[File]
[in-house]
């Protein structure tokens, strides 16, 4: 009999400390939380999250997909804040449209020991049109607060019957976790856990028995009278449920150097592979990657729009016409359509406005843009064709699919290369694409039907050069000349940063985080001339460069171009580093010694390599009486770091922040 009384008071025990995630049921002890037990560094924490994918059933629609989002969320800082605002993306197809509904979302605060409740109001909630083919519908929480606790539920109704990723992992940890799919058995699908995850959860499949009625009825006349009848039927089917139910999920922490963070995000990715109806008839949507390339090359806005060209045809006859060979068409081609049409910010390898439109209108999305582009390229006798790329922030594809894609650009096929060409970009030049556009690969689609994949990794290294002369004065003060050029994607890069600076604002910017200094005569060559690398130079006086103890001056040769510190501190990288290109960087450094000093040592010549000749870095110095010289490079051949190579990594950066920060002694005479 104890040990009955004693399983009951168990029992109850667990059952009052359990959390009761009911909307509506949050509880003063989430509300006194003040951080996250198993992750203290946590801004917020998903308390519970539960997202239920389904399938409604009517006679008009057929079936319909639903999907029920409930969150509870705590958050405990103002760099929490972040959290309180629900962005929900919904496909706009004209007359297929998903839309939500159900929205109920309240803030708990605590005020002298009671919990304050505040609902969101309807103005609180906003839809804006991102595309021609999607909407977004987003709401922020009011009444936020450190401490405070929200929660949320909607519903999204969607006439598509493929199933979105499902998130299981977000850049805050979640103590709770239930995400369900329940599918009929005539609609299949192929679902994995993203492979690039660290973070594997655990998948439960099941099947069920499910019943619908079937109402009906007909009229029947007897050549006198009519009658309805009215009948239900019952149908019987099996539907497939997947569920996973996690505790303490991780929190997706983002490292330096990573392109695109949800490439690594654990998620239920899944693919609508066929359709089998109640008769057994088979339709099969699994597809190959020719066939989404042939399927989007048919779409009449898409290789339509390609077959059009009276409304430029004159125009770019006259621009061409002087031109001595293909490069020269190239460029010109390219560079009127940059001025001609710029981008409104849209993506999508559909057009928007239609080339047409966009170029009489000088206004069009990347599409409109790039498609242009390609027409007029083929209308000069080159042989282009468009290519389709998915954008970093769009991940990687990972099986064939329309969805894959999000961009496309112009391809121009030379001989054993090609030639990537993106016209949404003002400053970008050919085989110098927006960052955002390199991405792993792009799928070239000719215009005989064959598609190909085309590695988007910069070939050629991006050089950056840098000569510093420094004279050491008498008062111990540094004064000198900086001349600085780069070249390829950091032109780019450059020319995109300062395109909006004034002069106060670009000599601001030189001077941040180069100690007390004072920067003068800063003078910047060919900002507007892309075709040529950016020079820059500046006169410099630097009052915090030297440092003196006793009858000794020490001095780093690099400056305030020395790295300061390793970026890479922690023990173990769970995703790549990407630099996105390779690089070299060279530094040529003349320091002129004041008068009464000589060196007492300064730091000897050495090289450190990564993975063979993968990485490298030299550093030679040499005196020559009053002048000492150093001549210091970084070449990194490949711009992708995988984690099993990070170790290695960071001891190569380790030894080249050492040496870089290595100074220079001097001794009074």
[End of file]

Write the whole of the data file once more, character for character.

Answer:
[in-house]
């Protein structure tokens, strides 16, 4: 009999400390939380999250997909804040449209020991049109607060019957976790856990028995009278449920150097592979990657729009016409359509406005843009064709699919290369694409039907050069000349940063985080001339460069171009580093010694390599009486770091922040 009384008071025990995630049921002890037990560094924490994918059933629609989002969320800082605002993306197809509904979302605060409740109001909630083919519908929480606790539920109704990723992992940890799919058995699908995850959860499949009625009825006349009848039927089917139910999920922490963070995000990715109806008839949507390339090359806005060209045809006859060979068409081609049409910010390898439109209108999305582009390229006798790329922030594809894609650009096929060409970009030049556009690969689609994949990794290294002369004065003060050029994607890069600076604002910017200094005569060559690398130079006086103890001056040769510190501190990288290109960087450094000093040592010549000749870095110095010289490079051949190579990594950066920060002694005479 104890040990009955004693399983009951168990029992109850667990059952009052359990959390009761009911909307509506949050509880003063989430509300006194003040951080996250198993992750203290946590801004917020998903308390519970539960997202239920389904399938409604009517006679008009057929079936319909639903999907029920409930969150509870705590958050405990103002760099929490972040959290309180629900962005929900919904496909706009004209007359297929998903839309939500159900929205109920309240803030708990605590005020002298009671919990304050505040609902969101309807103005609180906003839809804006991102595309021609999607909407977004987003709401922020009011009444936020450190401490405070929200929660949320909607519903999204969607006439598509493929199933979105499902998130299981977000850049805050979640103590709770239930995400369900329940599918009929005539609609299949192929679902994995993203492979690039660290973070594997655990998948439960099941099947069920499910019943619908079937109402009906007909009229029947007897050549006198009519009658309805009215009948239900019952149908019987099996539907497939997947569920996973996690505790303490991780929190997706983002490292330096990573392109695109949800490439690594654990998620239920899944693919609508066929359709089998109640008769057994088979339709099969699994597809190959020719066939989404042939399927989007048919779409009449898409290789339509390609077959059009009276409304430029004159125009770019006259621009061409002087031109001595293909490069020269190239460029010109390219560079009127940059001025001609710029981008409104849209993506999508559909057009928007239609080339047409966009170029009489000088206004069009990347599409409109790039498609242009390609027409007029083929209308000069080159042989282009468009290519389709998915954008970093769009991940990687990972099986064939329309969805894959999000961009496309112009391809121009030379001989054993090609030639990537993106016209949404003002400053970008050919085989110098927006960052955002390199991405792993792009799928070239000719215009005989064959598609190909085309590695988007910069070939050629991006050089950056840098000569510093420094004279050491008498008062111990540094004064000198900086001349600085780069070249390829950091032109780019450059020319995109300062395109909006004034002069106060670009000599601001030189001077941040180069100690007390004072920067003068800063003078910047060919900002507007892309075709040529950016020079820059500046006169410099630097009052915090030297440092003196006793009858000794020490001095780093690099400056305030020395790295300061390793970026890479922690023990173990769970995703790549990407630099996105390779690089070299060279530094040529003349320091002129004041008068009464000589060196007492300064730091000897050495090289450190990564993975063979993968990485490298030299550093030679040499005196020559009053002048000492150093001549210091970084070449990194490949711009992708995988984690099993990070170790290695960071001891190569380790030894080249050492040496870089290595100074220079001097001794009074």